IPv4/IPv6 Transition Technologies

See also: NAT64

Transitioning technologies can be installed using the packages with the same names.

See also: Setting up an IPv6 Tunnel with LuCI, IPv6 with Hurricane Electric

6in4 tunnels are usually provided by external tunnel providers like HE.net.

:!: The package 6in4 must be installed to use this protocol.

:!: 6in4 requires you to have a public IPv4 address, clients behind CGNAT are not supported.

The example below illustrates a static tunnel configuration for the Hurricane Electric (he.net) broker. option ipaddr specifies the local IPv4 address, peeraddr is the broker IPv4 address and ip6addr the local IPv6 address routed via the tunnel.

# /etc/config/network
config interface 'wan6'
        option proto        '6in4'
        option ipaddr       '178.24.115.19'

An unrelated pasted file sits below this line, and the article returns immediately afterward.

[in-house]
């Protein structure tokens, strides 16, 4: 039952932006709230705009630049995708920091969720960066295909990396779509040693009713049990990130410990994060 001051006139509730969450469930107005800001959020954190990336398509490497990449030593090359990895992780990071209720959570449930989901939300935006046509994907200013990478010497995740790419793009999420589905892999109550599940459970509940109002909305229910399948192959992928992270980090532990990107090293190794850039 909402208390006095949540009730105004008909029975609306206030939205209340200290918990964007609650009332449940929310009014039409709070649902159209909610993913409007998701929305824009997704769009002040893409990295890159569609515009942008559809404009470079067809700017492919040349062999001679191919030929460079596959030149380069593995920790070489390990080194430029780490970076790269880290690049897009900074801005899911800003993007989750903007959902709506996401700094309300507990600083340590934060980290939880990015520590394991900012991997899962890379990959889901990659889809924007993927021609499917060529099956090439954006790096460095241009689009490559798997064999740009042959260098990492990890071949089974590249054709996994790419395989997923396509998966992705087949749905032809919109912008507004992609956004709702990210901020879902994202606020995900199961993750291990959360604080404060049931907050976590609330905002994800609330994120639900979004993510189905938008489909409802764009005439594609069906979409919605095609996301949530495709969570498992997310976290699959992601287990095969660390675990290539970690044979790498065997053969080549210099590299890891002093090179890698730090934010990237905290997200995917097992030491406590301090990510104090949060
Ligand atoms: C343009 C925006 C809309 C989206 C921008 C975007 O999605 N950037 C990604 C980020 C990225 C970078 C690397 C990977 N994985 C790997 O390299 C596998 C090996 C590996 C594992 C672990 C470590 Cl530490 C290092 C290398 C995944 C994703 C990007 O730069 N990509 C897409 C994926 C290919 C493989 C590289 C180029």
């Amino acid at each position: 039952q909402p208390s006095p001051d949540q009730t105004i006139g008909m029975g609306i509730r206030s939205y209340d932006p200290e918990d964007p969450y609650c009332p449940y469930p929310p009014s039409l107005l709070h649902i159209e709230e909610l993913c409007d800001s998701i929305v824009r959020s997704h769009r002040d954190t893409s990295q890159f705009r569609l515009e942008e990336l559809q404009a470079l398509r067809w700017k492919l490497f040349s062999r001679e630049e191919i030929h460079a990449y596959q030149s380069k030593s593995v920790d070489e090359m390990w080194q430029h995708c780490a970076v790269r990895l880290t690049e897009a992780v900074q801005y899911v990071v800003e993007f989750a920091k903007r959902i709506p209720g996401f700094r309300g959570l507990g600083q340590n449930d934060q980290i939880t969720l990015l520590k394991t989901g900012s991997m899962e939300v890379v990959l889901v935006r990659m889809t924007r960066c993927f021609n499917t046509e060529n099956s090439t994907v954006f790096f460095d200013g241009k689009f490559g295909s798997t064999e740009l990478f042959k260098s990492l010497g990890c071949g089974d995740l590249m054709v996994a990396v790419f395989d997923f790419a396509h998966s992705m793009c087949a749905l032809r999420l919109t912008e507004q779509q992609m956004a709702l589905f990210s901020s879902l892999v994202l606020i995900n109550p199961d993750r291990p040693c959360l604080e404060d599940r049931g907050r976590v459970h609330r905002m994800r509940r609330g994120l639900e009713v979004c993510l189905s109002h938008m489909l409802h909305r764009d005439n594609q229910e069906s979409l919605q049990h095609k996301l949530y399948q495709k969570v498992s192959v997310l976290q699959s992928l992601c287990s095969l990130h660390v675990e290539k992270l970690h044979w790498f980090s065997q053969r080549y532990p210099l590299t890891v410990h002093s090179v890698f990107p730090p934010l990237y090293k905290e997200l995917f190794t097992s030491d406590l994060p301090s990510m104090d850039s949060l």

option peeraddr     '216.66.80.30'
        option ip6addr      '2001:0DB8:1f0a:1359::2/64'

The example below illustrates a dynamic tunnel configuration for the Hurricane Electric (he.net) broker with enabled IP update. The local IPv4 address is determined automatically. The options tunnelid, username and updatekey are provided for IP update.

# /etc/config/network
config interface 'wan6'
        option proto     '6in4'
        option mtu       '1424'                      # the IPv6 tunnel MTU (optional)
        option peeraddr  '216.66.80.30'              # the IPv4 tunnel endpoint at the tunnel provider
        option ip6addr   '2001:0db8:1f0a:1359::2/64' # the IPv6 tunnel address
        option ip6prefix '2001:db8:1234::/48'        # Your routed prefix (required)
        # configuration options below are only valid for HE.net tunnels, ignore them for other tunnel providers.